The Supreme Court ruled this week that a federal law barring retaliation against a worker for complaints about on-the-job discrimination also protected the employee’s relative from unlawful dismissal.
The high court unanimously ruled for Eric Thompson, who was fired from his job at a stainless steel manufacturing plant in Kentucky after his fiancee, who also worked there, filed a discrimination complaint.
The eight-page opinion written by Justice Antonin Scalia overturned a U.S. appeals court ruling that the law only protected against retaliation against workers who file the discrimination claims.
Thompson’s then-fiancee, Miriam Regalado, who is now his wife, filed a complaint with a federal government agency, the Equal Employment Opportunity Commission, claiming her supervisors discriminated against her because of her sex.
The agency informed the company, North American Stainless, of her complaint on Feb. 13, 2003. Thompson was fired less than a month later. The company said he was fired because of his job performance, not because of his fiancee’s bias complaint.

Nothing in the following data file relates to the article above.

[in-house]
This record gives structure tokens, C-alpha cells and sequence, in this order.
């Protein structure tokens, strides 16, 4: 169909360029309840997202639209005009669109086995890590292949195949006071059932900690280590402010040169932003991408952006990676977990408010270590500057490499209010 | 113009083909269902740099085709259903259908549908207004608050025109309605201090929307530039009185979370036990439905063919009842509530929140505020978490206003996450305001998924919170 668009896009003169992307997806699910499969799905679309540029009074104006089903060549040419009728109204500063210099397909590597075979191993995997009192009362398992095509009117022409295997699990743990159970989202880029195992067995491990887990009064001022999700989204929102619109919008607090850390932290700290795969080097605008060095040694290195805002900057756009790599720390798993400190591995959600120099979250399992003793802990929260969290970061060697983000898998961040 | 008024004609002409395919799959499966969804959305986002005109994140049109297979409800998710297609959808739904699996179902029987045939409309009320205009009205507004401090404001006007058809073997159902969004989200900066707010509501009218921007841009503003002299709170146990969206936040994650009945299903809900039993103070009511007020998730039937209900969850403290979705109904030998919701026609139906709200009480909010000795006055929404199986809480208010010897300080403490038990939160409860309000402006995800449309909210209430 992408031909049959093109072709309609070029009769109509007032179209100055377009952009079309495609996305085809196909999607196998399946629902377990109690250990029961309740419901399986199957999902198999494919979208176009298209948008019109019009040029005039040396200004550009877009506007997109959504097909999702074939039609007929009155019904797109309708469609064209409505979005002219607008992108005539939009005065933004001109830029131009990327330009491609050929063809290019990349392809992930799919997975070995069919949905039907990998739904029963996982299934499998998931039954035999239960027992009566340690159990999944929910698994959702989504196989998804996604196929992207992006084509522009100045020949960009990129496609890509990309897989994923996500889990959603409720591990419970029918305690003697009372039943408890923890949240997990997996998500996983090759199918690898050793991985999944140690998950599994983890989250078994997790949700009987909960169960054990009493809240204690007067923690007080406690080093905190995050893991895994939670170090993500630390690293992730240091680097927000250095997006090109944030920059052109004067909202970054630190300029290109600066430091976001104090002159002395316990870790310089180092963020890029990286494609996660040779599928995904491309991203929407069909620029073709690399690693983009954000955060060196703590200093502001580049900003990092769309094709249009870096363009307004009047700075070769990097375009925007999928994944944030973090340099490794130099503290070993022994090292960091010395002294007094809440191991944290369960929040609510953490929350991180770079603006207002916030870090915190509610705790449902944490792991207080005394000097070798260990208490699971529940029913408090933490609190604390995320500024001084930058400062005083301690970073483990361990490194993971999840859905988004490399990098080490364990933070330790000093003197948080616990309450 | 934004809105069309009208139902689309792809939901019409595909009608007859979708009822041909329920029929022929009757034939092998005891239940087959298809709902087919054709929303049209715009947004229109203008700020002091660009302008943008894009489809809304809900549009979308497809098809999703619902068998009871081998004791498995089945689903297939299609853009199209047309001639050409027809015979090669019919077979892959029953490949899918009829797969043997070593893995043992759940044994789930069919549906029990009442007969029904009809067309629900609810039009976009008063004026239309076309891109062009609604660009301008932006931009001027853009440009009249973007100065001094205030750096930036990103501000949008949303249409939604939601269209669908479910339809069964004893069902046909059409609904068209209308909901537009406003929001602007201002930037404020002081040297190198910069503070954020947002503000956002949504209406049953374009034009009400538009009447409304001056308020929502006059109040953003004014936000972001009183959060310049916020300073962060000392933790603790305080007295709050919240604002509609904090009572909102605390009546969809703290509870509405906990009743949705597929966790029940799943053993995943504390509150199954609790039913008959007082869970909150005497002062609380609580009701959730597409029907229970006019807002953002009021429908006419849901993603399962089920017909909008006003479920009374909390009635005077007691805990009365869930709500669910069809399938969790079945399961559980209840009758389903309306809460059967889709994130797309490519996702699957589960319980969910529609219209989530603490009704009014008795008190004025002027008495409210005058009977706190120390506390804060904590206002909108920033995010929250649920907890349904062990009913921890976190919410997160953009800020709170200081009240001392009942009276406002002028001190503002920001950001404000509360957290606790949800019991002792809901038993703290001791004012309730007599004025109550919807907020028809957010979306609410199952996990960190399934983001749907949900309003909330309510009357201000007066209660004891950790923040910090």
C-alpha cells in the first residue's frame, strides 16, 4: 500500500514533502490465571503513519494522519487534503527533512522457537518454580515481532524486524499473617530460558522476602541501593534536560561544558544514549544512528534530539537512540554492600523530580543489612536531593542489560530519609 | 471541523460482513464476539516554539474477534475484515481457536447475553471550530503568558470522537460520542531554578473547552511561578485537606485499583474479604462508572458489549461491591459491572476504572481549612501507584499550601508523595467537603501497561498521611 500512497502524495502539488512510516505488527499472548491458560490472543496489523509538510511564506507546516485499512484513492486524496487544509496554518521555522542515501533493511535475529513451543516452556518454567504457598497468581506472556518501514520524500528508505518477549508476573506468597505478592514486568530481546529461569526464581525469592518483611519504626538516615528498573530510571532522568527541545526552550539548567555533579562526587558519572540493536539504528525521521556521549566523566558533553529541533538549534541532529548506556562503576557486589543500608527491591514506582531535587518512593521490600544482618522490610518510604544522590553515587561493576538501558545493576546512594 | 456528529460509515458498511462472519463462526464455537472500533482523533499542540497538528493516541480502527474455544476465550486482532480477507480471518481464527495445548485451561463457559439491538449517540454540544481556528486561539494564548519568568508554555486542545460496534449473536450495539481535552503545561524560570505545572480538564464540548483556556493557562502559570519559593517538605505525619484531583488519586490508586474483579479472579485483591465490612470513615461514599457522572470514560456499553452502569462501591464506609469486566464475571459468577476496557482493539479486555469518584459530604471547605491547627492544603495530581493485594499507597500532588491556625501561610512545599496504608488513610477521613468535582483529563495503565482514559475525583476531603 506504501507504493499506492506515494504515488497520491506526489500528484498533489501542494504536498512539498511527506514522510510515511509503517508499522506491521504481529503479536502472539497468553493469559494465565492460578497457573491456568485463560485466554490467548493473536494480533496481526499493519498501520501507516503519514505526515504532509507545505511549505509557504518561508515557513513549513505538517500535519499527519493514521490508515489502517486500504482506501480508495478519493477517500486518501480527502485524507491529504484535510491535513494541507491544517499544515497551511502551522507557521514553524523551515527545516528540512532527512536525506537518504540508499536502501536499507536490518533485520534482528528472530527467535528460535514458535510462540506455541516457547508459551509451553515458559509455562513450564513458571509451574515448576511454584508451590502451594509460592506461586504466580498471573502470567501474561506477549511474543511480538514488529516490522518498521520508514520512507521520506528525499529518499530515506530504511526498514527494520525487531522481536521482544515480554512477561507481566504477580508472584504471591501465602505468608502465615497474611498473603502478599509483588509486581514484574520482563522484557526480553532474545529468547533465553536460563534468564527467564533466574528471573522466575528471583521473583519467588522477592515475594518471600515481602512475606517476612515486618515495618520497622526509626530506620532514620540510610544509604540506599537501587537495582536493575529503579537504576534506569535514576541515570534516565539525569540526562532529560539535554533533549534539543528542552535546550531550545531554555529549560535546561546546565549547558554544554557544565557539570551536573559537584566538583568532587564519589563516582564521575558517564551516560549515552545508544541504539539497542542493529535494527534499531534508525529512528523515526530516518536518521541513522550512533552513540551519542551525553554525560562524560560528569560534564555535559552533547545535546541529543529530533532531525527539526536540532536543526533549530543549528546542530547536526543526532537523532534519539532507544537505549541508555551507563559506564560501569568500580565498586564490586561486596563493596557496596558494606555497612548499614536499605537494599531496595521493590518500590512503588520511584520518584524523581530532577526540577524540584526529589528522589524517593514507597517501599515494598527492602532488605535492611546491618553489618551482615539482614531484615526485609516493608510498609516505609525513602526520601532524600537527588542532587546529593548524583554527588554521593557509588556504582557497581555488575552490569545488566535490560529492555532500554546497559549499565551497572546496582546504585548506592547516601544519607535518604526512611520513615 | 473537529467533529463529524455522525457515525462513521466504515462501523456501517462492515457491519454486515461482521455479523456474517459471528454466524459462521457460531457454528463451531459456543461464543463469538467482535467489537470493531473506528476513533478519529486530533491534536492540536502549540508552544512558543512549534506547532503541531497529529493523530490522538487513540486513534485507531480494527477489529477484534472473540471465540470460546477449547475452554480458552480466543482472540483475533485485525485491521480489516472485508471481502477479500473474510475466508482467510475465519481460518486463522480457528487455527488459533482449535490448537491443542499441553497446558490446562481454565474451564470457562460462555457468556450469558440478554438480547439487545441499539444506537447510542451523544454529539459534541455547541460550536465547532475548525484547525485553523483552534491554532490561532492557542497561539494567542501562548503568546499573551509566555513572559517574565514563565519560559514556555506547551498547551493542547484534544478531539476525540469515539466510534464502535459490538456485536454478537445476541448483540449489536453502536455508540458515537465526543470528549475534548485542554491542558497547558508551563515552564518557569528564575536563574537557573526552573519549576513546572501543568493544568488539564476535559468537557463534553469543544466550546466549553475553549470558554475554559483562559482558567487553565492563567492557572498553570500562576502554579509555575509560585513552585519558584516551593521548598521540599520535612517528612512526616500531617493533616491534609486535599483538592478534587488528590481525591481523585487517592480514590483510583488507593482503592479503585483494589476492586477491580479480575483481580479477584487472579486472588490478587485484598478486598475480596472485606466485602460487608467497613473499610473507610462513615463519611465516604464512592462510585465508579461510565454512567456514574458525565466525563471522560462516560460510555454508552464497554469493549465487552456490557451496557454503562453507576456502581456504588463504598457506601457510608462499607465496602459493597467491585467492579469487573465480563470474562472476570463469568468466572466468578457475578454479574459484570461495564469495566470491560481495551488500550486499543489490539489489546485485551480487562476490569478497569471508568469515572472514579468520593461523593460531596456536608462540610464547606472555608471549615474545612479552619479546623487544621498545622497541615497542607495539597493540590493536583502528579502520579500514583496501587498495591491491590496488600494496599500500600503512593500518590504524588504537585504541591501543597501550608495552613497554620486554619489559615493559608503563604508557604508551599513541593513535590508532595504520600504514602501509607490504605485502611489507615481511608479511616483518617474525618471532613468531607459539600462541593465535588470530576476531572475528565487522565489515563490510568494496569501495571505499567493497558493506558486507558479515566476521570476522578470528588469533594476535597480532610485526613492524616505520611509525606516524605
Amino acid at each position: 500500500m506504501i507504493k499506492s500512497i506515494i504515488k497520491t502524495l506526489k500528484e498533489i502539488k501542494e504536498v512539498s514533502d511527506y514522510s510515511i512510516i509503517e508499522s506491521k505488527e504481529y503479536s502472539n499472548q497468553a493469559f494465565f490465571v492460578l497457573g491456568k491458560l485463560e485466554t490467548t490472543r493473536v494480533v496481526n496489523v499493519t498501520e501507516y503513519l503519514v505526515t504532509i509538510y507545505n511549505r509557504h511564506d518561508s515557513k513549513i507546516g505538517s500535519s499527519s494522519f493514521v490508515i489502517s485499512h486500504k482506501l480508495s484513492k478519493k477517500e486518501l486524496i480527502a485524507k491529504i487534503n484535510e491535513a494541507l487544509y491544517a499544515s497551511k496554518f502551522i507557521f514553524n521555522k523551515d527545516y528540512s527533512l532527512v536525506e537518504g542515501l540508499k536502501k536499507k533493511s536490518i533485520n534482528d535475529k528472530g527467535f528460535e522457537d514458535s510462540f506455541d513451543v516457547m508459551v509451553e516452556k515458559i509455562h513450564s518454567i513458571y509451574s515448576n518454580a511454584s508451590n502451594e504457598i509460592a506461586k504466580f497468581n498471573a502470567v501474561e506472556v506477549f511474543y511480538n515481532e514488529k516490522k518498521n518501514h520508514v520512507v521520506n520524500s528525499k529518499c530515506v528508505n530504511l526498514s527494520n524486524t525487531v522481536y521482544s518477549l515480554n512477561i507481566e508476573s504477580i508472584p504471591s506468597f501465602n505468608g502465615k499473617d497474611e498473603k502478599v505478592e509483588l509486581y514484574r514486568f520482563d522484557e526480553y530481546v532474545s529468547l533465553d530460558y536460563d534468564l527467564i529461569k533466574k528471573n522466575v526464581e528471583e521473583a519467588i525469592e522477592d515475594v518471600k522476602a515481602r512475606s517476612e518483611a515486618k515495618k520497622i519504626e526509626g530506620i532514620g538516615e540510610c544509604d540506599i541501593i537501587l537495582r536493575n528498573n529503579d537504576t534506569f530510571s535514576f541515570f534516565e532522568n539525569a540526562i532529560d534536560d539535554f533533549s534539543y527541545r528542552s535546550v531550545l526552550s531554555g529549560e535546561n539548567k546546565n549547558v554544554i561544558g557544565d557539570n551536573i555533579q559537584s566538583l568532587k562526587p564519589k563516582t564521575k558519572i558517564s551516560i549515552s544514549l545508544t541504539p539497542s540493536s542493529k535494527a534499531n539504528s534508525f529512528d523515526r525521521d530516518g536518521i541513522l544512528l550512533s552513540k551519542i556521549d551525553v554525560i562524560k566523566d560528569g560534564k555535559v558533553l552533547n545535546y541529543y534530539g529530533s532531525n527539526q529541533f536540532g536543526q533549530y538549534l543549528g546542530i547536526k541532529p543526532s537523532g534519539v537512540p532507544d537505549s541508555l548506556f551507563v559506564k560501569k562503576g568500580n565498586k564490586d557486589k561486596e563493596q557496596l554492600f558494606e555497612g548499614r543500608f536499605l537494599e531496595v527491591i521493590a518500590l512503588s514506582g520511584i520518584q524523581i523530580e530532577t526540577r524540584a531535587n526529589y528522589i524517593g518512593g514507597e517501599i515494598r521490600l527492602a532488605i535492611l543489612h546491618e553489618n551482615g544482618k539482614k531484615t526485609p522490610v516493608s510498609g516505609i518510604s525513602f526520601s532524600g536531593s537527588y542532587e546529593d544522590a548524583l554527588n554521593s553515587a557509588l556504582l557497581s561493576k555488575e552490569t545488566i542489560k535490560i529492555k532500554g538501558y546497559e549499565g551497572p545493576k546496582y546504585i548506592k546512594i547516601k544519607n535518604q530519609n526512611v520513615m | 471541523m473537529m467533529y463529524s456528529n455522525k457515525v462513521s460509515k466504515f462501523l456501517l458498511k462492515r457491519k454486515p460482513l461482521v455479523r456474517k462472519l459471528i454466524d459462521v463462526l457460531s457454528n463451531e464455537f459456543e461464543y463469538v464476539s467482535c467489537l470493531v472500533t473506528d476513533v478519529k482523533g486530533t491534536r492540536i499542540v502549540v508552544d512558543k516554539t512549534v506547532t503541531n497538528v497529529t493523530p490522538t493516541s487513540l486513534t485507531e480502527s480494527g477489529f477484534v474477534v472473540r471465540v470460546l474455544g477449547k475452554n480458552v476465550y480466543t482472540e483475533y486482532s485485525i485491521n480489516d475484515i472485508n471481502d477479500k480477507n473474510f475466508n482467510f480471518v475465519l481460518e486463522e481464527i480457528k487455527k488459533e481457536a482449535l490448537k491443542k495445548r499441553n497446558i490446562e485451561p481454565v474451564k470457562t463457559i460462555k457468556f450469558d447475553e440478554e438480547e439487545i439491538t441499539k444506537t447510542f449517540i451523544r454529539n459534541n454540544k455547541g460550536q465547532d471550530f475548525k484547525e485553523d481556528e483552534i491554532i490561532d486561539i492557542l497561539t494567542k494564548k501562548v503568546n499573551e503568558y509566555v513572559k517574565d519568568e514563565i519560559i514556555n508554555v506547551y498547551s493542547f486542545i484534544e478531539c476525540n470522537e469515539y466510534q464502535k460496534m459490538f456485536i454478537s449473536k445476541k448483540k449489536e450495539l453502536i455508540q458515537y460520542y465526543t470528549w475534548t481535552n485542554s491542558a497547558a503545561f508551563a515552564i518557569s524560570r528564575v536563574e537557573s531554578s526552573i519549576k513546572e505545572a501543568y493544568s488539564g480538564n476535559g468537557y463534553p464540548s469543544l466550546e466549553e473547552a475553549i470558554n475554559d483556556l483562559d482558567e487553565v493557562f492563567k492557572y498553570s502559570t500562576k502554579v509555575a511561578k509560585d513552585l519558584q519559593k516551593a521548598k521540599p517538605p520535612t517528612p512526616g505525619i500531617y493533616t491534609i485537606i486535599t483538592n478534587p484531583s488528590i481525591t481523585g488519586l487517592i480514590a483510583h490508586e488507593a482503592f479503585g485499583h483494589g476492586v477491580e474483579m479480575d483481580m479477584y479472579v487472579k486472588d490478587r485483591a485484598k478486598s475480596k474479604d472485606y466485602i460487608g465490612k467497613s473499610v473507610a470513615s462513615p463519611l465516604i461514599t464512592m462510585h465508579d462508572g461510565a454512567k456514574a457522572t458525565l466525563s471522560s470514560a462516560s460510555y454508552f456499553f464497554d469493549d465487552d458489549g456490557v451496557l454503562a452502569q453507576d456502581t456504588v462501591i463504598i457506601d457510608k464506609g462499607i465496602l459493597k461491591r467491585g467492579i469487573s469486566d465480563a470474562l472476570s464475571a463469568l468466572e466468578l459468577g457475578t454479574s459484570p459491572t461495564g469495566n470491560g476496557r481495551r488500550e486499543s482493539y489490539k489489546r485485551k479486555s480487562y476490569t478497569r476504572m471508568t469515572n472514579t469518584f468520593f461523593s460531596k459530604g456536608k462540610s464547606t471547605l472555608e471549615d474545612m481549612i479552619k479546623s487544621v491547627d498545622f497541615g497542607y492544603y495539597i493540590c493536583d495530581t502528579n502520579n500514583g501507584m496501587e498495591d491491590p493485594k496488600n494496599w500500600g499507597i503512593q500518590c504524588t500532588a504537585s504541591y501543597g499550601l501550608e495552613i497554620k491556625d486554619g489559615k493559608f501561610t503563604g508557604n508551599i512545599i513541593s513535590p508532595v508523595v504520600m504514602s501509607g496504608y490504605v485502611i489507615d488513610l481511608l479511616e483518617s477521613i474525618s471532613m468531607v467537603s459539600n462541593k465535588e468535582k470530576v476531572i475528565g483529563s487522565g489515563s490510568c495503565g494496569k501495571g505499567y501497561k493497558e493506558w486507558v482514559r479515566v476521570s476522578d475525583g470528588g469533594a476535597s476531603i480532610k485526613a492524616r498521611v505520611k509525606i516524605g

Thompson then went to the agency and said he had been fired because of his fiancee’s complaint. But federal courts threw out his lawsuit complaining of retaliation.
The Obama administration supported Thompson. It said the U.S. appeals court’s ruling was wrong and that federal law barred an employer from firing the relative or other close associate of an employee who complains of discrimination.
Scalia said Thompson fell under the protections of Title VII of the Civil Rights Act.
“Thompson is not an accidental victim of the retaliation — collateral damage, so to speak, of the employer’s unlawful act. To the contrary, injuring him was the employer’s intended means of harming Regalado. Hurting him was the unlawful act by which the employer punished her,” Scalia said.
North American Stainless is a unit of Spain’s Acerinox, the world’s No. 1 stainless steel producer.
The Supreme Court case is Thompson v. North American Stainless, No. 09-291.
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